Sunday, May 15, 2011

Writing Habits...

Reading and writing a lot are the keys to becoming a successful writer. You have to do both in order to succeed. No if's, and's, or but's about it. If you don't have the desire to do both, then you don't belong in the game. My reading habits are scattershot, but I go through about 40-50 novels a year, mostly in the crime/mystery genre. Some literary fiction slips through with the occasional spy novel, but my books tend to congregate in the world made famous by Hammett, Chandler, Cain, and the other "boys in the back room."

As for writing, well... this does tend to vary from writer to writer. My own habits have gone through a few changes over the years. I used to be much faster, knocking out three to four thousand words a day. Problem was the work wasn't very good and full of mistakes. So I started changing my habits a few years ago and now I tend to write 1,000 to 1,500 words a day. Sometimes I'll catch fire and nudge my way to 3,000, but those are few and far between.

I do all of my daily writing in one sitting and at the very least I try to complete a scene or two. I focus all of my energy like a guided missile on that scene or scenes and everything else after is a mystery. Before I start writing the new work, though, I go back and rework the material I wrote the day before. Most of the editing is minor house-cleaning. Getting rid of extra words and dialogue that don't fit with the story. Some extra work is sometimes needed and maybe other scenes or bits related to character motivation will also need to be excised, but that doesn't happen often.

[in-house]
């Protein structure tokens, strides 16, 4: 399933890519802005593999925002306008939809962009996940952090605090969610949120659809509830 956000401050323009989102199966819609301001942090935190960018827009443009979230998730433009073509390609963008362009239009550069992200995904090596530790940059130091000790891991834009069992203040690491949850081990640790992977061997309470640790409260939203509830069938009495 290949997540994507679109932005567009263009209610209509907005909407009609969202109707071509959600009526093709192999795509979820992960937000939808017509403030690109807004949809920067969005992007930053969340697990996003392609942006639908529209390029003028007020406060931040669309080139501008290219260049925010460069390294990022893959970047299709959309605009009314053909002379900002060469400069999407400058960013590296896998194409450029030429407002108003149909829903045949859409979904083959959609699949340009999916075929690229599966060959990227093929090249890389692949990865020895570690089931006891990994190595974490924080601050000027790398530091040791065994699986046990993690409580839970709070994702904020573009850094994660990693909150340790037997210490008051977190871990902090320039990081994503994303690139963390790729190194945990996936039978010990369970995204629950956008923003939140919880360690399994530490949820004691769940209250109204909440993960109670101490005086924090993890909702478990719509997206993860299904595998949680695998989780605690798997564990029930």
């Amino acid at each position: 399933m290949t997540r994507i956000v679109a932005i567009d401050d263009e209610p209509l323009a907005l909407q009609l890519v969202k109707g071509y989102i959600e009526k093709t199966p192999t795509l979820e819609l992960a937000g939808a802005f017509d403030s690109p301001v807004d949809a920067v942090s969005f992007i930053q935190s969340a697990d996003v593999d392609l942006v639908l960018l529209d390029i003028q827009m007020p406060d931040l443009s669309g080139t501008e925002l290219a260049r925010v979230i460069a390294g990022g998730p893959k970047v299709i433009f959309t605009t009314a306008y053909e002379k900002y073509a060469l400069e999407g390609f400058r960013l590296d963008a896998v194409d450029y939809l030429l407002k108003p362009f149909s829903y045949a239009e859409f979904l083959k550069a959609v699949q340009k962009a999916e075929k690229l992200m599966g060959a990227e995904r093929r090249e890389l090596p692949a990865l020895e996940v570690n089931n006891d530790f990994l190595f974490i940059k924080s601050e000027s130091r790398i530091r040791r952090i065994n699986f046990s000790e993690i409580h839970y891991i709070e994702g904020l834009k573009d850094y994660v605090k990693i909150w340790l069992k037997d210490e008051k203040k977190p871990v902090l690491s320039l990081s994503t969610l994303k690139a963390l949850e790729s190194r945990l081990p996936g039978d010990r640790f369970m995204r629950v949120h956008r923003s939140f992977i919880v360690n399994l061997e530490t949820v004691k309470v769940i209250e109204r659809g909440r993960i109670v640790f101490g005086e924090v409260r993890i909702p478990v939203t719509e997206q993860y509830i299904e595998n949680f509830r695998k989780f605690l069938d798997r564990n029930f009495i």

I type really fast so my work tends to be done in an hour or two. Some might think this is lazy, but mentally I am spent after writing those couple of scenes. I throw everything I have in the tank and then some. I suppose I could learn some endurance, but when you work other jobs you have to take the time that you're given and make the most of it. If I were a full-time writer, sure, I might stretch it out a little, but I think I would go crazy if I spent six or seven hours writing. There comes a point when you just need to shut the brain off and work on something else. Let the brain recharge and come back to the work later or the next day with a renewed perspective and a fresh eye. You'd be amazed at how well this works.

Any revisions I make after I've completed the book tend to be minor and, again, related to character motivation, character relationships, and any other phrases that tend to stick out like a sore thumb. Since I've been revising and fact-checking my own work along the way, the revisions as a whole tend to be minor. Is it a perfect system? I doubt it, but no one has ever gotten it exactly right. That's not an excuse for a laziness, but a simple reality. I'll throw everything I have to get it right, knowing I won't be 100% accurate in my goals and desires.

All the more reason to try again and do better the next time, using the lessons I've learned from the last story and the stories that preceded it to try again.

It's always about the next one.

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